Ewing was 1944-1949 Associate Professor, 1947-1959 Professor and from 1959 to 1972 Higgins Professor of Geology at Columbia University. At his suggestion, the Lamont - Doherty Earth Observatory was founded in 1949.
Ewing made important contributions to geophysics. In particular, he examined the processes involved in the deposition on the sea floor and on land. Ewing also worked on topics in seismology, earthquake research and contributed for the detection of underground explosions, to underwater acoustics and for sedimentology and tectonics.
Ewing analyzed and pointed a large part of the seismic spectrum of seismic waves, the so-called coda. He examined the free oscillations of the earth, the sound channel of the ocean and the dispersion of sound in sea water.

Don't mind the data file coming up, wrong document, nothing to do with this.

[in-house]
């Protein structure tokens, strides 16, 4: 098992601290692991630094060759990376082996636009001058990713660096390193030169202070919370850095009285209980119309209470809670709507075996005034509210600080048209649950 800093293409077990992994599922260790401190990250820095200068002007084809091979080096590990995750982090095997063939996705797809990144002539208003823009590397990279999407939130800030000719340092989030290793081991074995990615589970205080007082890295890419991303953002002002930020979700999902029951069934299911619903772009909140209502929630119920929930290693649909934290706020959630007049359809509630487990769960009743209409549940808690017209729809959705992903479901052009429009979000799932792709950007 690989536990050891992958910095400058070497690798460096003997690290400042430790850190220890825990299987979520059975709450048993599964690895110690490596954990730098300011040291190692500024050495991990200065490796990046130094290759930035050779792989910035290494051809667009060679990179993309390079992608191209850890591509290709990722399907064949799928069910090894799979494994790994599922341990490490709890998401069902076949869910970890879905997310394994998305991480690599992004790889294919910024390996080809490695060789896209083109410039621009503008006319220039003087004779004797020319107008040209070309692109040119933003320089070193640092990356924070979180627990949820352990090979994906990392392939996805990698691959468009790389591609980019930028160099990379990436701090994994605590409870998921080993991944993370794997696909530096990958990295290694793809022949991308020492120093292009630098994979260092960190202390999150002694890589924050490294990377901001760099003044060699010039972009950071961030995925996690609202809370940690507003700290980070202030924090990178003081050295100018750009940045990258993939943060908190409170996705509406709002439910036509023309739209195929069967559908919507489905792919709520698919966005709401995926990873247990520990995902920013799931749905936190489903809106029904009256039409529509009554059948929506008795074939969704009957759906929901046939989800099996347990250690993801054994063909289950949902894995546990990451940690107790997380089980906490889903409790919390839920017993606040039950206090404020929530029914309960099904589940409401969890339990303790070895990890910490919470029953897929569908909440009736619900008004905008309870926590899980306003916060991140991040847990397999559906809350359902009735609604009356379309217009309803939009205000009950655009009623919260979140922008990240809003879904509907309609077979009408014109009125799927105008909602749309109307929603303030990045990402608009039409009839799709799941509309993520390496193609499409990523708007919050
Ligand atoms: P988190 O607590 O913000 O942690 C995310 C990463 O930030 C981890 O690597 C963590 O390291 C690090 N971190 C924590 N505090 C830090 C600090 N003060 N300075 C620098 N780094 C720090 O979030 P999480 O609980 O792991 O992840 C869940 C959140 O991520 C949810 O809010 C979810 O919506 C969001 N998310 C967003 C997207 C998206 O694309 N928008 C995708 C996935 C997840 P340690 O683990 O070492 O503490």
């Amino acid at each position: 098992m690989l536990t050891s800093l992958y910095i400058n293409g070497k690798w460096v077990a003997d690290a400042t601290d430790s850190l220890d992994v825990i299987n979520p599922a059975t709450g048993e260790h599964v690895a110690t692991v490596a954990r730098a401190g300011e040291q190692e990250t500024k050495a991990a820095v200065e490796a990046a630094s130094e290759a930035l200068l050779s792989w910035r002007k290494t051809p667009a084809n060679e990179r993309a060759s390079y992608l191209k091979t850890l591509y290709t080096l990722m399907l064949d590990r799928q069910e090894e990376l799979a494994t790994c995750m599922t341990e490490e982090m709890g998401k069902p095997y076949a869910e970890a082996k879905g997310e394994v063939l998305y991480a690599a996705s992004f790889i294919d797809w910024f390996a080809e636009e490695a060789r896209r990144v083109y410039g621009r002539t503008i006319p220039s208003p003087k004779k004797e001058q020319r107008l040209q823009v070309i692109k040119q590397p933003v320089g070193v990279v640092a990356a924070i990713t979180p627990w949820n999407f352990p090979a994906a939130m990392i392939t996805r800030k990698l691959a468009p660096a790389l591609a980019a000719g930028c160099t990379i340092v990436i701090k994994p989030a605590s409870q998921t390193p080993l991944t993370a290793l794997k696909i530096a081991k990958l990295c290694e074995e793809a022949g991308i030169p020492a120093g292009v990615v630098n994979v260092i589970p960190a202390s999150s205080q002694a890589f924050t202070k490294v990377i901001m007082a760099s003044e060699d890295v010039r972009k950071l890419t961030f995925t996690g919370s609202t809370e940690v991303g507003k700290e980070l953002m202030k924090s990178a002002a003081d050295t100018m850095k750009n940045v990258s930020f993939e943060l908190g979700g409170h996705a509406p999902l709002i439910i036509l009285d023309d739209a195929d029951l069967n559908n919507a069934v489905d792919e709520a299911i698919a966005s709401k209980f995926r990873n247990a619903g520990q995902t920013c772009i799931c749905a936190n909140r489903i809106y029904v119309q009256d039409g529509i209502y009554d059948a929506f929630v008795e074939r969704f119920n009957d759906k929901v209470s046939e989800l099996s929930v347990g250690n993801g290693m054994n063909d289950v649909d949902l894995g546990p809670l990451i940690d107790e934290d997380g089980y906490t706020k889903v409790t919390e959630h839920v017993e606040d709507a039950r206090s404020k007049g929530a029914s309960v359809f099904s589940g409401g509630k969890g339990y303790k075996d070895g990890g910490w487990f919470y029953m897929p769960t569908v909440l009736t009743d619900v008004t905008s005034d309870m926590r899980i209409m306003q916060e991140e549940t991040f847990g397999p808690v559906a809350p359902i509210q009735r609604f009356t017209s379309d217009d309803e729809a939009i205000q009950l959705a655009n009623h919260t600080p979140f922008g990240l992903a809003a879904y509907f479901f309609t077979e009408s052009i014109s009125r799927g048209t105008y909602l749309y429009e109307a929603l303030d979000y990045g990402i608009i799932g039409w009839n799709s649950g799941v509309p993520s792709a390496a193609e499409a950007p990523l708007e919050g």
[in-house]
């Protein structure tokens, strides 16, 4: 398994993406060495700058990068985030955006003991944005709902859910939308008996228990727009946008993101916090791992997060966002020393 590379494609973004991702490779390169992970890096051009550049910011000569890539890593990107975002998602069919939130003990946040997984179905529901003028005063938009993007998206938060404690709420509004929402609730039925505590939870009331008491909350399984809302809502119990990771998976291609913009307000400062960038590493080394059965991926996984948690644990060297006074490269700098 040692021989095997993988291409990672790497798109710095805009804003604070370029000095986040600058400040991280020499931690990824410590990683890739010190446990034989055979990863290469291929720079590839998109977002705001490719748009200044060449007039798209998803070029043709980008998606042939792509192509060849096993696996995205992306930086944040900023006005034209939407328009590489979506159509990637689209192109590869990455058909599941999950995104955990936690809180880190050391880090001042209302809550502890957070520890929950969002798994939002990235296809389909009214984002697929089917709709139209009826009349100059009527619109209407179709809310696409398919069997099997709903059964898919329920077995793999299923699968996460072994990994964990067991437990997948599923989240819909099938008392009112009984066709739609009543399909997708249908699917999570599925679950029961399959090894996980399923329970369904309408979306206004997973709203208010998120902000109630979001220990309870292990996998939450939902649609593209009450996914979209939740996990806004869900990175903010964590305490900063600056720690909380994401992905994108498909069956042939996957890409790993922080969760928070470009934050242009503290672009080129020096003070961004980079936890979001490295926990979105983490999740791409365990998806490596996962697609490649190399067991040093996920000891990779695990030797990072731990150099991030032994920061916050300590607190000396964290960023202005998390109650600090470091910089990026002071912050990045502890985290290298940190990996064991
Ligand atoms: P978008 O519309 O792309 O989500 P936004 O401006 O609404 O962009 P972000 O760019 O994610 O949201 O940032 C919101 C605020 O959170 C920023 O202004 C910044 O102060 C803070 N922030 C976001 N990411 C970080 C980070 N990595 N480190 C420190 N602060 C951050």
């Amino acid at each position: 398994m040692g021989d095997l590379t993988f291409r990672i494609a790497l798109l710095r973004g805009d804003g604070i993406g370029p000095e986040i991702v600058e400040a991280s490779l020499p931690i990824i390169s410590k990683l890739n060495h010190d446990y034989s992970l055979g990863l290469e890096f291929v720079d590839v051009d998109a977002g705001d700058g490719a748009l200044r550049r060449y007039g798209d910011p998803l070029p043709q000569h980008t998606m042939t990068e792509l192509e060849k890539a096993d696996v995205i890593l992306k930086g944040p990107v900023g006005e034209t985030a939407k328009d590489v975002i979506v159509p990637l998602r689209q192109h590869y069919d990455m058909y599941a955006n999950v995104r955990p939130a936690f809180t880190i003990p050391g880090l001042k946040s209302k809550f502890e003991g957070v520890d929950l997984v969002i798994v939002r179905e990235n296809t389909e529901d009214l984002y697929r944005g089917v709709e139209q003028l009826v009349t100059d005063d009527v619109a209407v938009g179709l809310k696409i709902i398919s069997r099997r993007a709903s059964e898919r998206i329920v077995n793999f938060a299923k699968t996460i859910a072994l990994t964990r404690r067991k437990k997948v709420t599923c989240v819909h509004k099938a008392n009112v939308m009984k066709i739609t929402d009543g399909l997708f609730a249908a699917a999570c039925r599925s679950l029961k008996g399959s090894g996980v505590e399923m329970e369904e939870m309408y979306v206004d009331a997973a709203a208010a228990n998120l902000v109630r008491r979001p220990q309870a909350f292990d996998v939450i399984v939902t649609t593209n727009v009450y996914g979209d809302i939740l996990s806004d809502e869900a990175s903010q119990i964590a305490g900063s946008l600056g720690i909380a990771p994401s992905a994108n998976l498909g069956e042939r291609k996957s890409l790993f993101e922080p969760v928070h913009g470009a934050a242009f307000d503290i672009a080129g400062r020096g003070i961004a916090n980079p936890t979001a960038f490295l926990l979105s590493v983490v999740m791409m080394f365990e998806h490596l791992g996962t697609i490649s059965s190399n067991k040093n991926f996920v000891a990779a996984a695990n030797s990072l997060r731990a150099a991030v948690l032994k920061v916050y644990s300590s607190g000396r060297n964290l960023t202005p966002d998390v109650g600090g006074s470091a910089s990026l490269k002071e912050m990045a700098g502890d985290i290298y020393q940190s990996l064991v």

Ewing suggested the use of the SOFAR channel for locating downed pilots over the sea. He improved or constructed including the Bathythermographen, sonar, hydrophones, equipment for gravimetry and underwater cameras.
William Maurice Ewing in 1957 for his outstanding research with the highest award of the American Geophysical Union, the William Bowie Medal honored. He also received in 1964 the Gold Medal of the Royal Astronomical Society, and in 1974 the Penrose Medal of the Geological Society of America. According to him even the Maurice Ewing Medal is named, which is awarded by the American Geophysical Union since 1976.
Ewing died on 4 May 1974 in Galveston, Texas, and was in Palisades, New York State, buried.